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Oconaluftee Indian Village, Cherokee

(4.1/5 based on 600+ reviews on the web)
Oconaluftee Indian Village showcases the history of the Cherokee people and the impact that European settlers had on custom and culture. Surrounded by tall oaks and sycamores, this 1760s style living-history village is accessible through snaking paths. You can tour the dwellings, sacred areas, and work sites. Be prepared to encounter townspeople and craftspeople who have stories to tell. You'll learn about traditional medicine-making and interact with craftspeople as they hull canoes. Witness the village prepare for war, and see a blowgun demonstration. You'll have the opportunity to observe cultural dances and talk with the townspeople as they make pottery and masks, do beadwork, and weave baskets. Make Oconaluftee Indian Village a part of your Cherokee vacation plans using our Cherokee vacation planner.
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Plans in Cherokee by other users

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Reviews
TripAdvisor
  • It was so interesting there is so much to learn about the Cherokee people and their way of life. They are completely different from the Plains Indians . Their culture was so different from what I had ...  more »
  • My 11 year old son and I visited the Oconaluftee Indian Village after visiting the Museum of the Cherokee Indian. We got to see part of a performance of dancing while waiting for our tour to begin. At...  more »
  • We went the second to last weekend that they were open in November. (Their dates of operation are clearly stated on their website.) I was not sure what to expect given the fact that it was late in the...  more »
Google
  • This is one of those "been there, done that"-type of attractions. If you're looking to learn about the Cherokee, visit the Museum of the Cherokee. This place is overpriced for what they have to offer, but I was nevertheless happy to pay the $19 (each) admission fee to help keep them in business; that said, I hope that the employees are getting a fair wage for their (undoubtedly boring) efforts. I was last here 60 years earlier, as a young boy, and I was unimpressed even then (albeit for different reasons). Then, the Cherokee natives [I assumed] giving the description of each exhibit/site and artistic activity were seemingly authentic and obviously knew what they were talking about. Our group's guide was clearly reciting a rather-poorly-memorized talking script, and had to be corrected (in a clear Southern drawl) by the "artists" who were supposedly to mostly remain silent during the "talk." The site seems to be not so well-maintained (not surprising), and many things were in an obvious state of disrepair (that could have easily been fixed). Be sure to watch out where you park if you come in late September or early October, as the acorns falling from the very tall oak trees WILL leave dents in your vehicle or break windshields. We saw one in our group get hit on the forearm by a falling acorn, with the result of a minor, but nonetheless blood-gushing laceration on her forearm. Others were hit on their head (including several bald ones) with very painful, if not similar, results. So be sure to bring a hat. If your eyes are sensitive to wood smoke, also be careful, as there are about a half-dozen wood fires around the pathway you will need to stroll. It's barely suitable for powered wheelchairs or motorized personal transports, and some areas are, no doubt, inaccessible thereto. Children will be interested in some of the exhibit sites, but too many things are in the category of "don't touch" so the youngest or those whose behavior cannot be well controlled will be reprimanded. Some of the very old artifacts on exhibit are delicate and obviously precious, so be warned (you can't handle them, either). It will take as much as an hour at the slow pace the groups obviously have to take. But you can walk ahead and join another group, or lay back and get the next one; we did that because our native guide was, in our opinion, completely unsuitable for public talking. We did find one that was actually competent and knowledgeable, who could answer even the most tactless and ignorant questions from folks, but the portion of the sites where the guide actually him/herself talks is only a subset of what there is to see. Finding the place (it's not obvious where you have to drive to get to it), getting there, parking somewhere safe, getting your tickets, waiting for a large enough group to accumulate, and then waiting for the group ahead of you to move on along far enough that your group can even start, and then walking (and standing) around for up to an hour, all will take as much as 2 to 2.5 hours, so be prepared to be underwhelmed for what must surely be less than a handful of interesting things to see (and learn). Avoid it if possible (go to the Museum instead, which itself is underwhelming if you have any knowledge whatsoever of what happened to the Cherokee natives).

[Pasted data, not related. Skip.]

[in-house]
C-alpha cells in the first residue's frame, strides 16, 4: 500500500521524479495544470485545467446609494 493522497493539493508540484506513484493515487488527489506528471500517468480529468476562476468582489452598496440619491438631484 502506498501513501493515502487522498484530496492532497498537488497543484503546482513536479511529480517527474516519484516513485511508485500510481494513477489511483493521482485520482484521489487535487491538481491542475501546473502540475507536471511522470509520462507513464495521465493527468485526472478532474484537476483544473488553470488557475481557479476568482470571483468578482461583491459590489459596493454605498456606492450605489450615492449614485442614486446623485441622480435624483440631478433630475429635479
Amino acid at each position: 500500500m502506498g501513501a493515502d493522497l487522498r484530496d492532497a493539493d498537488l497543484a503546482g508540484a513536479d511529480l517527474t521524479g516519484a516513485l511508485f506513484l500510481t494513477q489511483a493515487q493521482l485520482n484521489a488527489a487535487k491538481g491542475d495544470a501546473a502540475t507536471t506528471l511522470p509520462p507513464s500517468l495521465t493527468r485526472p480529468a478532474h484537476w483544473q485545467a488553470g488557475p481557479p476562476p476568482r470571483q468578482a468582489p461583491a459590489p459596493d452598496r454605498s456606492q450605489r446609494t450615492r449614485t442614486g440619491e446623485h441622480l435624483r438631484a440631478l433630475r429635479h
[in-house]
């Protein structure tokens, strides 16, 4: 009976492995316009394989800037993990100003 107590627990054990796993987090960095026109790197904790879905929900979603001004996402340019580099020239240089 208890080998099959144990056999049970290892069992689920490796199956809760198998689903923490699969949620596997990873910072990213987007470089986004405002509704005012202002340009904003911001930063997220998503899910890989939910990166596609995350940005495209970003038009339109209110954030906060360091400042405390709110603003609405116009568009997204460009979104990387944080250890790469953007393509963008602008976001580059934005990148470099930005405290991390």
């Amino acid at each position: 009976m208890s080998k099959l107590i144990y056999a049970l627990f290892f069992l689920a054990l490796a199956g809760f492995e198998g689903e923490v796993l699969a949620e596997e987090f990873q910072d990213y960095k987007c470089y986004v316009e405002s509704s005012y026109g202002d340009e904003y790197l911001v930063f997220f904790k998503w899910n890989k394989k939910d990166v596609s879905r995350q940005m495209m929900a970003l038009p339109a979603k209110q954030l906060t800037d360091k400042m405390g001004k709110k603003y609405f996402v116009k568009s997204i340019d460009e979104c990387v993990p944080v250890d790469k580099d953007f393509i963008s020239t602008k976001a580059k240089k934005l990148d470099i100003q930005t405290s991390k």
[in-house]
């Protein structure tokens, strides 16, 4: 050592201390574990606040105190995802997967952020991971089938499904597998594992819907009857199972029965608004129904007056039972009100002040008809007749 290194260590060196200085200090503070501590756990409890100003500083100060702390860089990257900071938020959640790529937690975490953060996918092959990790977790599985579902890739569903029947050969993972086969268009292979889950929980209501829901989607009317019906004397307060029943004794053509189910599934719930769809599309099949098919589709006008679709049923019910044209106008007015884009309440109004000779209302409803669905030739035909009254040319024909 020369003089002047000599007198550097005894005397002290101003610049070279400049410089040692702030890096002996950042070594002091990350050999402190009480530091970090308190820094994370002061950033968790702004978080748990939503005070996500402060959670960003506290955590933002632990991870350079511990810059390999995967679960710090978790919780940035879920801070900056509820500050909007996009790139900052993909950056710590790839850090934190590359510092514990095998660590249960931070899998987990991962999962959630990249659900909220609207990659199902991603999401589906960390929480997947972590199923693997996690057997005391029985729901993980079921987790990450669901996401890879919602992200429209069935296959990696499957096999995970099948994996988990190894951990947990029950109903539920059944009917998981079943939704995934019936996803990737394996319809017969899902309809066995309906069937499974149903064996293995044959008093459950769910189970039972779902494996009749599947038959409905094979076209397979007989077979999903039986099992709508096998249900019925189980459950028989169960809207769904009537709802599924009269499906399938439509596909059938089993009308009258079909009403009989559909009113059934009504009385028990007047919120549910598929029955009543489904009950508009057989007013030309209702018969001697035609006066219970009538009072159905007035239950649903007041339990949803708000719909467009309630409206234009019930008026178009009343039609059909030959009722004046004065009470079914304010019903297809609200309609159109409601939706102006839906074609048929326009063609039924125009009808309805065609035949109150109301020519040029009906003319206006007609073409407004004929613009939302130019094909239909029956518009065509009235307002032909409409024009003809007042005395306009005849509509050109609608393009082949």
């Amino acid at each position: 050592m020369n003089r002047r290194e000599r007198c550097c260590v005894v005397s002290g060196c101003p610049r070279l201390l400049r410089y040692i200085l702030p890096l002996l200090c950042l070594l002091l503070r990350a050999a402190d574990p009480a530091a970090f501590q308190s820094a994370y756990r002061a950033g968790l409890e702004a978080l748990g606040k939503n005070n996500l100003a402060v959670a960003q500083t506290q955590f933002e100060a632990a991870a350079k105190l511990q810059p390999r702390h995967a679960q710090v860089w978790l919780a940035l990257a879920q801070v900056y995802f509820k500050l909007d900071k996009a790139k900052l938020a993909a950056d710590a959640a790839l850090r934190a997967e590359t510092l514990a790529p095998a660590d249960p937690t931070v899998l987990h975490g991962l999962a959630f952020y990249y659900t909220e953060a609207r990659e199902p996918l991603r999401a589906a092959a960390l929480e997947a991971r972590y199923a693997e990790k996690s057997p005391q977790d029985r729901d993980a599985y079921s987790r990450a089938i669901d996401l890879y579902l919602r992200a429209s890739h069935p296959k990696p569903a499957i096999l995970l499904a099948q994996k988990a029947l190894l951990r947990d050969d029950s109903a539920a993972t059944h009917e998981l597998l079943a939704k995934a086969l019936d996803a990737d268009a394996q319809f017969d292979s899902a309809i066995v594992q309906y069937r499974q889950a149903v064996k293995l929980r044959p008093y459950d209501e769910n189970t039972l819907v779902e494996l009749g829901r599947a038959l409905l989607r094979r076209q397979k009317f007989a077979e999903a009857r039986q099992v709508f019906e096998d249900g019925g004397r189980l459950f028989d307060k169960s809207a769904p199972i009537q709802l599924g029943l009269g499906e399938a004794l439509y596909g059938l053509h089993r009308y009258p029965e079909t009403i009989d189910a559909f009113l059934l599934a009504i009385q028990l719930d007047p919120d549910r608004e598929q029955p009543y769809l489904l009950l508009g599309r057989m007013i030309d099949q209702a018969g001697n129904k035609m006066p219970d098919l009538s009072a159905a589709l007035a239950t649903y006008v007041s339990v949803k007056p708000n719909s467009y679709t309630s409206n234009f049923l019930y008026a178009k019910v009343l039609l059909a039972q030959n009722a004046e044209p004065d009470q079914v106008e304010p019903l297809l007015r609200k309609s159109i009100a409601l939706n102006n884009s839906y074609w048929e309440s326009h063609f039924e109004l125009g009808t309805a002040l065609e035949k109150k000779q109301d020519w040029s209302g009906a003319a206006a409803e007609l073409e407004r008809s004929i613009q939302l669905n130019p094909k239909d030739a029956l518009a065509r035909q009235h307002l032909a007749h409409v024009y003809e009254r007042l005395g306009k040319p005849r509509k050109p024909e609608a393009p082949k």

• Living history. Friendly and knowledgeable staff make it a perfect experience. The dancers were quite entertaining. Be sure to your the botanical gardens too.
  • Went in the afternoon. Not real crowded. So you could take your time and enjoy it. The people doing the demonstrations were talented, very informative and friendly.
  • Awesome place I learned alot taking the tour. It so cool to see how people used to do things
  • A little pricy but we'll worth it. Guided foot tour includes quite a few craftsmen and women all very friendly and willing to answer your questions. All staff vertical friendly and knowledable.

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